Steel that is ASTM F-138 compliant is steel that has passed the criteria for implantation grade. The criteria for implant grade are based on the presence, or lack of presence of certain elements. The chart below shows the AISI, ASTM, and ISO chemical composition requirements for steel to be considered implant grade:

AISI max% ASTM max% ISO max%
Carbon .03 .03 .03
Manganese 2 2 2
Phosphorous .045 .025 .025
Sulphur .03 .01 .01
Silicon .75 .75 .01
Chromium 16.0-18.0 17.0-19.0 17.0-19.0
Molybdenum 2.0-3.0 2.25-3.0 2.25-3.5
Nickel 10.0-13.0 14.0-15.0 14.0-15.0
Nitrogen .1 .1 .1
Copper n/a .5 .5
Iron Balance Balance Balance

Now, if you have ever requested a mill certificate from your body jewelry supplier, some of this information may look familiar. It is interesting to note the near identical levels allowed by these three different standardization organizations. But, what exactly is a mill cert and what does it tell you?

For our purposes, a mill cert shows the result of a test that determines the chemical makeup of a batch of steel. If a body jewelry supplier consistently uses steel from the same steel manufacturer, a mill cert test will yield near identical results every time. The tests are done by a third-party lab, and the information is presented in the certification report. If the chemical makeup of the steel exceeds the allowed elemental percentages presented in the chart above, it no longer passes the ASTM F-138 standard, and is not implant grade. Failure to pass the ASTM F-138 indicates that the steel could pose a variety of problems if used for implantation purposes.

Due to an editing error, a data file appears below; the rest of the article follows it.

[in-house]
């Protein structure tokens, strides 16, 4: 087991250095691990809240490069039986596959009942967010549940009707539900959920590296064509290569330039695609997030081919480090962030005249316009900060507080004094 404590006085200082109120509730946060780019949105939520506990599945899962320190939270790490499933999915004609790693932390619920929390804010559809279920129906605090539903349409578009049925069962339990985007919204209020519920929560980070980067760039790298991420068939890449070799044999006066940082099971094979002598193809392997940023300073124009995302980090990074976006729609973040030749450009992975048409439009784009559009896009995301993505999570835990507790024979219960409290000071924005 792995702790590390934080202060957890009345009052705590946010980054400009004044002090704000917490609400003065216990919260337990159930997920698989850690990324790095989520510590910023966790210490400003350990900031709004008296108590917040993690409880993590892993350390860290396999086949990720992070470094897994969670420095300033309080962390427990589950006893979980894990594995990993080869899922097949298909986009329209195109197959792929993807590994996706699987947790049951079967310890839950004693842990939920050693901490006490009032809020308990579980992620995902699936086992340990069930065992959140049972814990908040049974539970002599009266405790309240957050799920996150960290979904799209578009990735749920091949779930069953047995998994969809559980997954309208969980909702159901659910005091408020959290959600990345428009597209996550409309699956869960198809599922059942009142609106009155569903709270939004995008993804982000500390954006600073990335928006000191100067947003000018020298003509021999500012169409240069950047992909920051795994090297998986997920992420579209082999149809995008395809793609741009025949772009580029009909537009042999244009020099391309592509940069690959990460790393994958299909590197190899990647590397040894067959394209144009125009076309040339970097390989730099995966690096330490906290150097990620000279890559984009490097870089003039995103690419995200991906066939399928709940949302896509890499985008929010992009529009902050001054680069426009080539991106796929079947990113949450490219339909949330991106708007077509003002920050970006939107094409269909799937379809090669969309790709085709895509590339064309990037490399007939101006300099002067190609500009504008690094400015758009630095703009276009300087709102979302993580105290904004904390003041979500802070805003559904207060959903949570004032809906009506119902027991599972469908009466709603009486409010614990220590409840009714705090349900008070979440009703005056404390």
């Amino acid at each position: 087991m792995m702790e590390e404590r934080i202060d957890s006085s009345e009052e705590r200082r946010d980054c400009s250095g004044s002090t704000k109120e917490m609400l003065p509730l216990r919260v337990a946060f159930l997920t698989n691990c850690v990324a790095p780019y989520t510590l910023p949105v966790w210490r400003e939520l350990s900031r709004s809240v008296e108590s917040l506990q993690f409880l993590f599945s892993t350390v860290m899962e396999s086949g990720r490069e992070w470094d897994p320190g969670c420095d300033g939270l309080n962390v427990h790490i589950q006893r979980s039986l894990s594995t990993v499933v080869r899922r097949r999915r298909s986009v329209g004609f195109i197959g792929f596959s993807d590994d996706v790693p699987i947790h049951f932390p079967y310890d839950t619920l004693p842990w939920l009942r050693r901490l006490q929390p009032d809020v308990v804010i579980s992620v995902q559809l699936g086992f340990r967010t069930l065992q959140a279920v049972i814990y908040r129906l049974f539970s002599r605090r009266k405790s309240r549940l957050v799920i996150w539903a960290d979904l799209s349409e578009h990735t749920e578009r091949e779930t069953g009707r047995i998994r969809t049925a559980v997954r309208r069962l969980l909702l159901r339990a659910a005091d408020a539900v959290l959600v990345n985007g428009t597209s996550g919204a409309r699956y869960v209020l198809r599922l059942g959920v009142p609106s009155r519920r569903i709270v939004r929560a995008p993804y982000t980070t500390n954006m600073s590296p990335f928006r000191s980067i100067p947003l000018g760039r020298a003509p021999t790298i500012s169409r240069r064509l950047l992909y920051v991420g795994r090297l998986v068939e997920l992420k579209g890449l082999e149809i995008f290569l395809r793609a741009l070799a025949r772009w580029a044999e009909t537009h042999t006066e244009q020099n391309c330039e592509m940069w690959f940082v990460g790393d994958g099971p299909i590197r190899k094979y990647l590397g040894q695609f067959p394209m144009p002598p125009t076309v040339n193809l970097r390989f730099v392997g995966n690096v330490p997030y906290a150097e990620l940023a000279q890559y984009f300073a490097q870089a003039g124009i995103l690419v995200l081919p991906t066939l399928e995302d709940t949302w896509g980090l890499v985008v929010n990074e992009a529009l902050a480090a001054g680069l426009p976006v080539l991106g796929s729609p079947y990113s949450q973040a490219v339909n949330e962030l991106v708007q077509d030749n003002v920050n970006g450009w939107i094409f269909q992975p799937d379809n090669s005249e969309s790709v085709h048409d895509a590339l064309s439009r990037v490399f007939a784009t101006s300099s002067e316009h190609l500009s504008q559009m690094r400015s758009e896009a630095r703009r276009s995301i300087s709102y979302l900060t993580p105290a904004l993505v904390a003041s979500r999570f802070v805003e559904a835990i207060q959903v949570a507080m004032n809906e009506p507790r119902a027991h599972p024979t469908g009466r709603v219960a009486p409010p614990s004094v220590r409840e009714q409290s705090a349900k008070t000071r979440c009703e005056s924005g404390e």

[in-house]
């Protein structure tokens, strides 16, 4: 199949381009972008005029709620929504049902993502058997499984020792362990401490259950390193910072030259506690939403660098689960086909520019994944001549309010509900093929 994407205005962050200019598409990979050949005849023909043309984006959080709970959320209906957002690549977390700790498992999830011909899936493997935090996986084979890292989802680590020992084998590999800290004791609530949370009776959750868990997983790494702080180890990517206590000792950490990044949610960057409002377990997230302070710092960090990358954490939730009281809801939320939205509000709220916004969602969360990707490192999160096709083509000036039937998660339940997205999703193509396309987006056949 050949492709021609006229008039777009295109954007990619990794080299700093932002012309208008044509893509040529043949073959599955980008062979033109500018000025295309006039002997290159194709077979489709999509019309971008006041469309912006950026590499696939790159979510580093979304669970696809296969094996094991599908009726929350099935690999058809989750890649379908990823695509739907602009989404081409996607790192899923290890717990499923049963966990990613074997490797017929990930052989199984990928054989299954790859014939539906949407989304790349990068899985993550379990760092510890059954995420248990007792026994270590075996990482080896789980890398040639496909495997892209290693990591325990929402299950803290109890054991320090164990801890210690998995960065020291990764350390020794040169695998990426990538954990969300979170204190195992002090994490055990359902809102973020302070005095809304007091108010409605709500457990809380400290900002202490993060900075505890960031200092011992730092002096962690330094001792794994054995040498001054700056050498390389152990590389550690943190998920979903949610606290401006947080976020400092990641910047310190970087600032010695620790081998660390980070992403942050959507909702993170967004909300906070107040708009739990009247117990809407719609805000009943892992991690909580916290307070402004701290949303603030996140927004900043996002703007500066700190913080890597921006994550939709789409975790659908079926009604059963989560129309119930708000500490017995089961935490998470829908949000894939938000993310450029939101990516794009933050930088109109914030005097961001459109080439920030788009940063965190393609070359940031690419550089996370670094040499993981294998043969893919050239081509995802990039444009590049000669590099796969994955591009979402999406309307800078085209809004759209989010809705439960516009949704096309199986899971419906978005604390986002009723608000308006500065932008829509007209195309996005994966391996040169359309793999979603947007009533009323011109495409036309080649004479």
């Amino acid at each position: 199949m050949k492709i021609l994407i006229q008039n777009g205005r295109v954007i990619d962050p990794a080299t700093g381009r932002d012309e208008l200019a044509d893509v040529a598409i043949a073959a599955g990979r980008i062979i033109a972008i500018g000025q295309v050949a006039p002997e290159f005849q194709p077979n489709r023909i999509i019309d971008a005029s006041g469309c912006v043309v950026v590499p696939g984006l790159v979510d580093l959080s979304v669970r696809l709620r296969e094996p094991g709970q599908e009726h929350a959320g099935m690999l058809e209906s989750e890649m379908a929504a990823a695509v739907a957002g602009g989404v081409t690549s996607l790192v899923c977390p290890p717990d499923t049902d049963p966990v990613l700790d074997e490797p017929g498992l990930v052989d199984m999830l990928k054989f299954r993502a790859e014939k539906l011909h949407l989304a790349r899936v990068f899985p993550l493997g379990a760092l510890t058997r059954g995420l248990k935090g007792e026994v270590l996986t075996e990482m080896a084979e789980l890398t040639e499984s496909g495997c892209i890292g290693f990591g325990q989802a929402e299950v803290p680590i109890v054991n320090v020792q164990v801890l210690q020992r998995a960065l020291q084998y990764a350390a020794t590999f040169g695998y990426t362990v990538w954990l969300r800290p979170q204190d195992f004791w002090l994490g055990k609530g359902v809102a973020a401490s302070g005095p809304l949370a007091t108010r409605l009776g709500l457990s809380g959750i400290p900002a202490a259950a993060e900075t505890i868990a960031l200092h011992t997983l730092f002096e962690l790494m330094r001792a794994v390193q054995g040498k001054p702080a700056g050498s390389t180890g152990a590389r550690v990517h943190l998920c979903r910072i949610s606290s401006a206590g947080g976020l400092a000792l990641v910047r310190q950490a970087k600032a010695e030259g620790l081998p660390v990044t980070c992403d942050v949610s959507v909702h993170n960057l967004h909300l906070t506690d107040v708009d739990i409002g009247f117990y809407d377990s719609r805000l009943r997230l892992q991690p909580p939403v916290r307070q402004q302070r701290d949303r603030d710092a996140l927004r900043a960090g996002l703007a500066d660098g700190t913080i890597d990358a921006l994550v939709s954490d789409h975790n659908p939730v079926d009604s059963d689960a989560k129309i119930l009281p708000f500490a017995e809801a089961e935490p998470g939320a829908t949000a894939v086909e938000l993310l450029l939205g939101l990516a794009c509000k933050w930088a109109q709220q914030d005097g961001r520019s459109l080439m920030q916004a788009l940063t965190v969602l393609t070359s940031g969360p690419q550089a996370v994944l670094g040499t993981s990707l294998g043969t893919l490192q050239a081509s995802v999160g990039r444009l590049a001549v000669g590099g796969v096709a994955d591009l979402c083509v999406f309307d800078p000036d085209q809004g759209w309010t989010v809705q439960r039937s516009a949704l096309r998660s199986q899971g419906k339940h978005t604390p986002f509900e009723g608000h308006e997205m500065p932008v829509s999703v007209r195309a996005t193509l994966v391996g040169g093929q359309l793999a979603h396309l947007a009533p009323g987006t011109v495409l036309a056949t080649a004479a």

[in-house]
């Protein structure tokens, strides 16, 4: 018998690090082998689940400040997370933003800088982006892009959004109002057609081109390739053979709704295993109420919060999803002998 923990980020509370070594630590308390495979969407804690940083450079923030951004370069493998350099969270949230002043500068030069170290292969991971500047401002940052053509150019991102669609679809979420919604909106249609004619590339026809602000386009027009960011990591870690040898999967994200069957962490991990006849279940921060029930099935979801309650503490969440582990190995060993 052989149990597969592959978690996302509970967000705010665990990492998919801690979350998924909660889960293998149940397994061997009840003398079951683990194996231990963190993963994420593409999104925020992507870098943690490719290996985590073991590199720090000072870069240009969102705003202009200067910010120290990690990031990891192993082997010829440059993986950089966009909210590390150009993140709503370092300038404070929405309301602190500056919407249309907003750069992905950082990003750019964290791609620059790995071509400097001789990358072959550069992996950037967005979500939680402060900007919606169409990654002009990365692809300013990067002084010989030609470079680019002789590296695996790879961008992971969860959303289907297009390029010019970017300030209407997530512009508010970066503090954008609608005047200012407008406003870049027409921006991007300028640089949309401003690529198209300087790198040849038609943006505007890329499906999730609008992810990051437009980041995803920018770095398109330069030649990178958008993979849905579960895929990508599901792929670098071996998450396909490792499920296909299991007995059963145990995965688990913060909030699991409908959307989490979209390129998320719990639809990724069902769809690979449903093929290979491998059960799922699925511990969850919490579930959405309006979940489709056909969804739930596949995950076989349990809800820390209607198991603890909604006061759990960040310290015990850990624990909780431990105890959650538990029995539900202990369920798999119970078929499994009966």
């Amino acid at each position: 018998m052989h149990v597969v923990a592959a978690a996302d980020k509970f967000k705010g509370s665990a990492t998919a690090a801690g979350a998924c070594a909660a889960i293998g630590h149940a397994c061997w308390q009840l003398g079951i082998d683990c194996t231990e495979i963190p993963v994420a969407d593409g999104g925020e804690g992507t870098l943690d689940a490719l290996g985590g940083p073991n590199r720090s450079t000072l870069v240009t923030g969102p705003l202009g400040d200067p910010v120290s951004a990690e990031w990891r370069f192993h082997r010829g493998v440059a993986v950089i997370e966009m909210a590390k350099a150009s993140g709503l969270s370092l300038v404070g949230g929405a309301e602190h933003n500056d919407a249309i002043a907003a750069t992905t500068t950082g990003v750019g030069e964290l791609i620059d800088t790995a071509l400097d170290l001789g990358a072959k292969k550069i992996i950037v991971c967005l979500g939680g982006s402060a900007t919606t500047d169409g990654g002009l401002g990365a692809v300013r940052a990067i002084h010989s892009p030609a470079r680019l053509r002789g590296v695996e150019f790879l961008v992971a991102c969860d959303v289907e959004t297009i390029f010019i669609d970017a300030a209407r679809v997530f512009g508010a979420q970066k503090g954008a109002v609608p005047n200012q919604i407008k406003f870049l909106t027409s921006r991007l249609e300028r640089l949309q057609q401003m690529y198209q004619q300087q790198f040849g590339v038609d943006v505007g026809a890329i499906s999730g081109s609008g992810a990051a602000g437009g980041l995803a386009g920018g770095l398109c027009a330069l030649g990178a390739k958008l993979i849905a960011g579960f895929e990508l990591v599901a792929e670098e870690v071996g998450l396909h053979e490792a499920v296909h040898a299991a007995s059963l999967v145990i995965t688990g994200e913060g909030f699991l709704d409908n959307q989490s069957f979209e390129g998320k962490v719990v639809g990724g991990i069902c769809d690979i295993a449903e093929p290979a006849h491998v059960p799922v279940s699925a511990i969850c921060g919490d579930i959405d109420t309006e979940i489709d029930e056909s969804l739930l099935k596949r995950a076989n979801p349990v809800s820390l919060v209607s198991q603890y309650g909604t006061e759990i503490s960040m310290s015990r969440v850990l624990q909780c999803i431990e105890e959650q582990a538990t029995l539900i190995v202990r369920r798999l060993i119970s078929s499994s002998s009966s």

Every reputable supplier will be able to produce a mill cert, but the mill cert is only as valid as the supplier’s reputation. It is impossible to test every piece of jewelry a supplier carries. The mill cert is only relevant to the batch that was tested. If the steel manufacturer changes the “recipe,” any of the relevant elements could increase or decrease, causing unforeseen problems in the end result (body piercing). In truth, the best (and only) way to find out if a supplier’s body jewelry is up to par is to try it out. Consistency speaks more volume in our industry than any lab test or mill certification document, so find a supplier you are comfortable with, and stick with them. If you are considering switching suppliers, ask for third-party references, like another studio that buys and uses their jewelry. Our customers have been long-term, repeat buyers. This says an awful lot about our jewelry’s steel composition.

For many years the APP website listed 316LVM ASTM F-138 as the only acceptable type of steel to be used in body piercing. However, this was changed within the past few years and the site now states that F-138 compliant steel is acceptable. There are many types of F-138 compliant steel, but our industry finds 316L and 316LVM to be the best suited for the task. But what does 316L or 316LVM even mean?

The numbers are classification codes; and 316 is a classification code that follows 304. Code 316 steel is softer than 304 steel, which is often used to make pots and pans for use in kitchens. Lower tensile strength allows for increased mutability. This is another reason why 316 is used for body jewelry, as it is easier to shape. The “L” is used to signify “Low” Carbon content. In many instances 304 steel will pass ASTM F-138 tests, but due to the softness of the steel, 316 is preferred.